Tuesday, January 8, 2019
A Look at Climate Change Disclosures

Wednesday, January 2, 2019
Quants: Point-in-Time Data for Backtesting

Friday, December 28, 2018
Now Showing: Controls & Procedures

Thursday, December 27, 2018
A Reminder on Non-GAAP Reporting Rules

Monday, December 17, 2018
Researching PG&E’s Wildfire Risk

Wednesday, December 12, 2018
Tracking Brexit Disclosures

Thursday, December 6, 2018
Campbell Soup: Looking Behind the Label

Sunday, December 2, 2018
SEC Comment Letters: The Amazon Example

Wednesday, November 28, 2018
Measuring Big Pharma’s Chemical Dependency

Monday, November 26, 2018
Analysts, Can You Relate? A True Story

Monday, November 19, 2018
Digging Up Historical Trend Data: Quest Example

Sunday, November 11, 2018
Cost of Revenue, SG&A: Q3 Update

Monday, November 5, 2018
Lease Accounting: FedEx vs. UPS

Saturday, November 3, 2018
New Email Alerting Powers

Wednesday, October 31, 2018
PTC and Two Tales of Revenue

Tuesday, October 30, 2018
10-K/Q Section Text Change Detection

Sunday, October 28, 2018
Finding Purchase Price Allocation

Sunday, October 21, 2018
Charting Netflix Growth in Three Ways

Wednesday, October 17, 2018
Interesting Data on Interest Income

Thursday, October 11, 2018
The Decline of Sears in Three Charts

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As part of the XBRL tagging process, companies assign XBRL tags to specific line items in the financial statements. The XBRL taxonomy published by FASB offers companies choices in how to tag information. There are many standard tags for a company to apply that could be associated with one common line item. Inventory, for example, could be tagged as <InventoryNet>, <InventoryGross>, <RetailRelatedInventoryMerchandise>, and so on depending on the specific nature of the line item. When there are no tags that define the line item sufficiently, an extension tag is created by the filing company. This is reserved for cases in which the line item is truly unique, and requires a more descriptive XBRL tag. Having more descriptive tags are excellent for stakeholders because they offer a better perspective of the company’s financial statements, but it makes benchmarking much more complicated.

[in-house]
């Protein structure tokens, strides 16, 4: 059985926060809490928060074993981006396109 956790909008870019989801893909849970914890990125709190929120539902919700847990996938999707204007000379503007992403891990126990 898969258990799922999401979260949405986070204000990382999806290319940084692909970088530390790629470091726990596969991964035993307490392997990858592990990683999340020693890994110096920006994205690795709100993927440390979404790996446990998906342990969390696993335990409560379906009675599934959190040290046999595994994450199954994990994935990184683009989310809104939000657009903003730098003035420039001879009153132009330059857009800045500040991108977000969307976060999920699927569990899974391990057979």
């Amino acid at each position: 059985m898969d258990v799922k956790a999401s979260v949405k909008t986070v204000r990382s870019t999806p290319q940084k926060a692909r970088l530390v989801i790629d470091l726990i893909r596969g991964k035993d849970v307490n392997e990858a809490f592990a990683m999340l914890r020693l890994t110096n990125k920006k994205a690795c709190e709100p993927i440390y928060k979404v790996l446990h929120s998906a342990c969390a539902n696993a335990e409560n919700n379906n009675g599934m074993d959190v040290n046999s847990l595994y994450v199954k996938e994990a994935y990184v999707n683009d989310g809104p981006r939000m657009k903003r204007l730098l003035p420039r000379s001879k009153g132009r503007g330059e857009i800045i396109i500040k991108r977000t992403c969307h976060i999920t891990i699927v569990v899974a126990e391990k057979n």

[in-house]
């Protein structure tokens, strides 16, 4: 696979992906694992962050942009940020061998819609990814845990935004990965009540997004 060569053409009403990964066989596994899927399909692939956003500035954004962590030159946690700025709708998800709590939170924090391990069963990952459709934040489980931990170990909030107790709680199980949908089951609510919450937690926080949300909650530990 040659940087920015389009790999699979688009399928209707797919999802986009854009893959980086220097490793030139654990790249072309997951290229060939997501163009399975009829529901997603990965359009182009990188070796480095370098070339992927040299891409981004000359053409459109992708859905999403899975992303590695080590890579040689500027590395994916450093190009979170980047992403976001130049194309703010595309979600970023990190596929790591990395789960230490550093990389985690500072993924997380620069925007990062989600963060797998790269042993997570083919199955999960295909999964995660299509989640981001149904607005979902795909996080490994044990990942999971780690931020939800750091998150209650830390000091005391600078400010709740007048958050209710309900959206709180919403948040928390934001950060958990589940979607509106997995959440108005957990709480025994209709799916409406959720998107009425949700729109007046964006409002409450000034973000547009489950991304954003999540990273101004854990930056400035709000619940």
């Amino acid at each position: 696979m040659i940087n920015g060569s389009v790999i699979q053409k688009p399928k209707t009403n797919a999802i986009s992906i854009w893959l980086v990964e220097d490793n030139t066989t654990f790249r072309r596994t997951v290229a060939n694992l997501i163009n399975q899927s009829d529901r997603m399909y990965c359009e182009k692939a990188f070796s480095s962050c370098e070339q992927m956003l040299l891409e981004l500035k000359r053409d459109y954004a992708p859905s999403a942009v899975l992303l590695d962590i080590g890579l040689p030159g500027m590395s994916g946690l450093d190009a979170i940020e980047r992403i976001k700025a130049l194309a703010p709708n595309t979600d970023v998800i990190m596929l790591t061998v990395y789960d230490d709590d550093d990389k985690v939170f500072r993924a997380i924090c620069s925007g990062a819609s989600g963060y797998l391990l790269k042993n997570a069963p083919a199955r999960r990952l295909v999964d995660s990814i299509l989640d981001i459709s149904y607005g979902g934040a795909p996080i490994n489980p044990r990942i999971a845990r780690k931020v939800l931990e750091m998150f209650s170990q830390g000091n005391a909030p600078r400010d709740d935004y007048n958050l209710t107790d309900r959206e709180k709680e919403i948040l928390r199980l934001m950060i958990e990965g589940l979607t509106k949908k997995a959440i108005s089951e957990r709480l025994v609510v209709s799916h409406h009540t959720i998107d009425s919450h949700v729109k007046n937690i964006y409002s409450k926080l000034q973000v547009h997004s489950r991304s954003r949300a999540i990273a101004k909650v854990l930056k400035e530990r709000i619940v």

Calcbench accounts for variations among different tags associated with their respective line items, and narrows them down to their basic theme so that the numbers associated with the tags are reported with the correct line items in the financial statements. If Calcbench accounts for variations among the different tags, then the differences among the tags might seem unimportant and undeserving of attention to a user. However, companies assign different tags for a reason, and the decisions are not necessarily made arbitrarily and may actually convey some information.

XBRL tags can essentially function as predefined indicators. Financial investors can use the Benchmarking Tool in Calcbench to discover tag variations. After quickly locating and reading the taxonomy, a financial investor will have a deeper understanding of the differences between business operations among competing companies. XBRL is another powerful tool that benefits everyone, and the benefits transcend beyond the ability to rapidly distribute interactive financial data and display it similar to what is possible via Hyper Text Markup Language (HTML).

The following is an example of an analysis of the tags companies use to tag their inventory. The example uses Calcbench’s Benchmarking and Analysis tool and the As Reported Companies in Detail tool.

Click here to read the full report.

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